Walking slowly and carefully, I scanned the woods in all directions for any sign of a wolf. Blanketed in white and devoid of leaves and brush, it seemed as if my vantage was absolute. Then—stunned beyond belief—I caught the eye of a timber wolf watching me AND my son. Intelligent. Assessing. At the moment we made eye contact, the animal turned and silently bounded further down the trail. The hair-raising experience evoked no small amount of thrill, wonder, and fear. It was electric. All this within a three-minute walk of the car, located along the edge of a busy public park within city limits!
My son and I had wasted a frigid afternoon. We happened to be near a well-used trail where a wolf had killed a dog just two days prior (see the news story below). On a lark, we took a short stroll at sunset to see if we could discern any wolf sign…
Now nearly a week after the fact, I remain stunned. Enlivened even. I’m grateful for the shared, unplanned adventure and for brushing up against the untamable with my son. We really had squandered a perfectly good afternoon. I felt badly about it. To have it salvaged in such an unexpected way was, and remains, marvelous.
I never see wolves out in the wild. They are more commonly seen from an automobile. Making eye contact is a completely different experience. Northern Minnesota has a very healthy population, but they are incredibly elusive. Occasionally I’ll come across wolf tracks or even a portion of a deer carcass torn apart by the animals, which I consider something noteworthy enough to write home about. It seems inconceivable to have exited the car at this well-publicized location following the encounter, and to have actually seen a wolf inside of a few minutes! And more accurately even, to have been the subject of such intense scrutiny by the wolf. I spend a lot of time in the woods, and this just doesn’t happen (at least we’re rarely aware of it). I reckon we’re getting into mating season and some pretty well-defined territories being established.
There’s something thrilling about having such encounters with wilderness and the wild creatures within it. I chafe at the frequent comments people make about rarely seeing any wildlife, aside from squirrels, chipmunks, and chickadees. This brief interaction between undisputed heads of divergent food chains was a reminder that these animals are aware of us long before we are ever aware of them. I happen to be on the cusp of 40. This encounter shows the value of slowing down and being more expectant. Watching. We very easily could have missed this if we hadn’t been paying such careful attention to our surroundings.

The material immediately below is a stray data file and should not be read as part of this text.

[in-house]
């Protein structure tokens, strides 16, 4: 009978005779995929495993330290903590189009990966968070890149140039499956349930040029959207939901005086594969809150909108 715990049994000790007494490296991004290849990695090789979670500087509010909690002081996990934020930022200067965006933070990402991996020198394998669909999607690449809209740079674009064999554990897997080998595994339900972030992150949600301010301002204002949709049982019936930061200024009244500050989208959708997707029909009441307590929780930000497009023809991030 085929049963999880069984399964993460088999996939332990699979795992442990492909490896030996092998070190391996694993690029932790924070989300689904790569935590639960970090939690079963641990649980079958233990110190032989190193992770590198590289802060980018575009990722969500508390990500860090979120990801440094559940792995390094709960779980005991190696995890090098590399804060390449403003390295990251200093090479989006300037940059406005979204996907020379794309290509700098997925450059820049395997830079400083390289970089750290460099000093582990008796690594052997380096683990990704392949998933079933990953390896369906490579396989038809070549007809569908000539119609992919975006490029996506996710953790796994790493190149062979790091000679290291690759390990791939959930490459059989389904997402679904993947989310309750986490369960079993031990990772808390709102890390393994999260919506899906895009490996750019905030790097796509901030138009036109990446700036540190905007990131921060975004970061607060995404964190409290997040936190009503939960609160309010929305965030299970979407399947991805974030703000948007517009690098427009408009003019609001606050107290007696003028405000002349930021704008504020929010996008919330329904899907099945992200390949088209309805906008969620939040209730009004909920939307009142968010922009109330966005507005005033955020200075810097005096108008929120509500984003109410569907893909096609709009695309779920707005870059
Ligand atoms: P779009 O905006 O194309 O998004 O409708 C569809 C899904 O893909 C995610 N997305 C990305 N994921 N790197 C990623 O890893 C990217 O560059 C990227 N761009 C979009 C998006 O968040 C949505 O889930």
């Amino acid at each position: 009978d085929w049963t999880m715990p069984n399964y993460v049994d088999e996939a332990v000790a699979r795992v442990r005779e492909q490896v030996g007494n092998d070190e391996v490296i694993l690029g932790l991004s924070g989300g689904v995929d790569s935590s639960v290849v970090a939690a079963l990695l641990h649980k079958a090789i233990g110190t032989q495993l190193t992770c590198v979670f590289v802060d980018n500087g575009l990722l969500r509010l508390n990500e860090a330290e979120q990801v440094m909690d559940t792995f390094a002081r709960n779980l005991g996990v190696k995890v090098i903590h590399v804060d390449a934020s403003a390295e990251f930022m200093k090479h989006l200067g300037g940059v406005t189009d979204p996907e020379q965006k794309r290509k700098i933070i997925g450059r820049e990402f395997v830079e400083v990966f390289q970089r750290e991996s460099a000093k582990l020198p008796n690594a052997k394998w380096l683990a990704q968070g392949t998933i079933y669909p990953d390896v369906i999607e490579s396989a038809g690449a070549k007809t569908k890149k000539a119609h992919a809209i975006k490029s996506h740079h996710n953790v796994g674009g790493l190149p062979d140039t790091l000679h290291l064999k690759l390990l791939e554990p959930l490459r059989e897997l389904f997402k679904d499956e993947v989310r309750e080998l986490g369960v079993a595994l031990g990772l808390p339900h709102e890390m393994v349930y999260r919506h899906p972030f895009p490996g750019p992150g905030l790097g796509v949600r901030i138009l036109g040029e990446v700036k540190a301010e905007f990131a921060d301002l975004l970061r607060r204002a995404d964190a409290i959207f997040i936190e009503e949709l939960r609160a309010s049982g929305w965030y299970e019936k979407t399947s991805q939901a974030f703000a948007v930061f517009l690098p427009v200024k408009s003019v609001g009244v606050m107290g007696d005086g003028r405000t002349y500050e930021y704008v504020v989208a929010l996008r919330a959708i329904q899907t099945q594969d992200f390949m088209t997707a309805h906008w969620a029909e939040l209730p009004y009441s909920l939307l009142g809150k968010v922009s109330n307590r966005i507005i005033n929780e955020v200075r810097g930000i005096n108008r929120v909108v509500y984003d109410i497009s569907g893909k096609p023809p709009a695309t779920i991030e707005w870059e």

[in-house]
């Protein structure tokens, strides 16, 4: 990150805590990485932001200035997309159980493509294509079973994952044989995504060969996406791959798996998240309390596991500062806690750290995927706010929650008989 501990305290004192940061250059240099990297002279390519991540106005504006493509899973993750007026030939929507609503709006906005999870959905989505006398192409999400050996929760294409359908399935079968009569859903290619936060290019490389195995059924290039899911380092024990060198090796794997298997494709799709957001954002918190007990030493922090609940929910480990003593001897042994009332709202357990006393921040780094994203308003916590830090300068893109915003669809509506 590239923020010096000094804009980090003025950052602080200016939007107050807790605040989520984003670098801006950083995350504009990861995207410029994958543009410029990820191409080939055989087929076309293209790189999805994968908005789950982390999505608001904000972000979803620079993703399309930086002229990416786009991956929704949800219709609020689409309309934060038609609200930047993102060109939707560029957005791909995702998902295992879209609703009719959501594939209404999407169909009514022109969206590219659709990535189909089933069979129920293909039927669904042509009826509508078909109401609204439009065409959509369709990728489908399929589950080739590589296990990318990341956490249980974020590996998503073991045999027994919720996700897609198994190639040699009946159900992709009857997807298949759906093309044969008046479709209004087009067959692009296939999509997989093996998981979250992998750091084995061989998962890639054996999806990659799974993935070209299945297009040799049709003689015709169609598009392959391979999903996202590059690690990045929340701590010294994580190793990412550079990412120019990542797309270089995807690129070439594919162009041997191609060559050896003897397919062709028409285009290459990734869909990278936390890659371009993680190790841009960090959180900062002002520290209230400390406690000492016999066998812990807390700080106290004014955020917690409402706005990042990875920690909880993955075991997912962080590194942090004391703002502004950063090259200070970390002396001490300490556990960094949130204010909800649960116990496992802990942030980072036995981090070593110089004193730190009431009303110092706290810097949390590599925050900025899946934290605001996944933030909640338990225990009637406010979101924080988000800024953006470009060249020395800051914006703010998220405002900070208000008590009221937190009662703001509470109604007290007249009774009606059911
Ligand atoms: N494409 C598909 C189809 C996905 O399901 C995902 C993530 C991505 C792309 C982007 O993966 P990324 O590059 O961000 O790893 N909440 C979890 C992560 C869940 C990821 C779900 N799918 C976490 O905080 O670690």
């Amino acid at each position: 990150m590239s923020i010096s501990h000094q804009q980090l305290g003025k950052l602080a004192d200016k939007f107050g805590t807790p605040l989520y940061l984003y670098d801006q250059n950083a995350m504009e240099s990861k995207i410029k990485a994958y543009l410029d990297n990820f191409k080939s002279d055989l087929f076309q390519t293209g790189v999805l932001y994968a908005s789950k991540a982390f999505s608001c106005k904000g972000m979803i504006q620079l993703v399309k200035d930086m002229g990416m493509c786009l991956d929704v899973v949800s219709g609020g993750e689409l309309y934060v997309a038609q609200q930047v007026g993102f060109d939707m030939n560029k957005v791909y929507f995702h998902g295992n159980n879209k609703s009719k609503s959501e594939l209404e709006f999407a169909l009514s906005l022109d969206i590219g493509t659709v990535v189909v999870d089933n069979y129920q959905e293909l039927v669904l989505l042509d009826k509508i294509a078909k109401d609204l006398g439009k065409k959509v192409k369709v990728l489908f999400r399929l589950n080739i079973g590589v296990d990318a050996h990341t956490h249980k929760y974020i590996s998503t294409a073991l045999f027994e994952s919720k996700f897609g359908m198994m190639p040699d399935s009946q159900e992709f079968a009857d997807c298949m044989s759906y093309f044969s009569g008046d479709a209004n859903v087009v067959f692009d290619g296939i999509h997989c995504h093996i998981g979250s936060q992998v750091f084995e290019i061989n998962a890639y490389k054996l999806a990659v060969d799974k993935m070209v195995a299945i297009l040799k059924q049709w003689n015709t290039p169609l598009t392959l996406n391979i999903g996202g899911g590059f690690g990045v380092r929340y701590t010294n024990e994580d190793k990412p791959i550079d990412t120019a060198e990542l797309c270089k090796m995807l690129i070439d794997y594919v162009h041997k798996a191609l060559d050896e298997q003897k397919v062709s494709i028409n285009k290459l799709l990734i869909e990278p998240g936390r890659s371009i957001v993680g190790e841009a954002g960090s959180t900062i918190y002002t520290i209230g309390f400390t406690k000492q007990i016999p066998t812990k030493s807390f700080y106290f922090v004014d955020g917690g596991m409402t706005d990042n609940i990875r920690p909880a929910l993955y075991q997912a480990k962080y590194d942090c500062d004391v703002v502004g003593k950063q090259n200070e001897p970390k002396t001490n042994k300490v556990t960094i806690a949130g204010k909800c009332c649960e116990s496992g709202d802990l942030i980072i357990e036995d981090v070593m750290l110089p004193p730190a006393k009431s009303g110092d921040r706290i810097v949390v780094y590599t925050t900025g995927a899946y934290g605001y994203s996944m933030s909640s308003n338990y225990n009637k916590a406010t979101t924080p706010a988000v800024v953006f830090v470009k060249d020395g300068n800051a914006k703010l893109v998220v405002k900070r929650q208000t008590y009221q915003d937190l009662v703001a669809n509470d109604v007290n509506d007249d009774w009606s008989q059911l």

Few creatures evoke terror and hostility in mankind like wolves, and I’m not entering into a debate about hunting them here. Lets just say there is tremendous value in anything wild, the unknowable, untamable, unfathomable. They evoke mystery and wonder.
That said, Leo was a good and friendly dog who seemed to enjoy a happy life alongside Terry. I met them both this summer as they enjoyed a casual stroll down my street. Terry collects and restores classic cars, including a gorgeous Hudson Hornet that occasionally graces one of the avenues in my neighborhood, and I think his attitude and openness about this tragedy have been commendable.
This week I also received a package of wildness from a former neighbor, who picked up and moved to California recently. It was heart-warming to hear that they had thought of my son and me while picking up their dog’s poop prior to mowing the lawn (in February no less)! Prior to their move, they were my son’s only client for his first business, affectionately called, “The Poop Snoops.” Anyhow, they sent us a box of pecans that they had picked themselves from their own tree, which dates back to the earliest years of California’s statehood.
This is what pecans look like in their original packaging. Prior to this I’d have been hard pressed to pick them out of a lineup. It’s good to know what they look like in their wild, unprocessed state. I don’t believe I had even tasted a raw pecan before. These are pretty doggone wild for my palate’s preference, and I look forward to figuring out how best to use and perhaps roast them…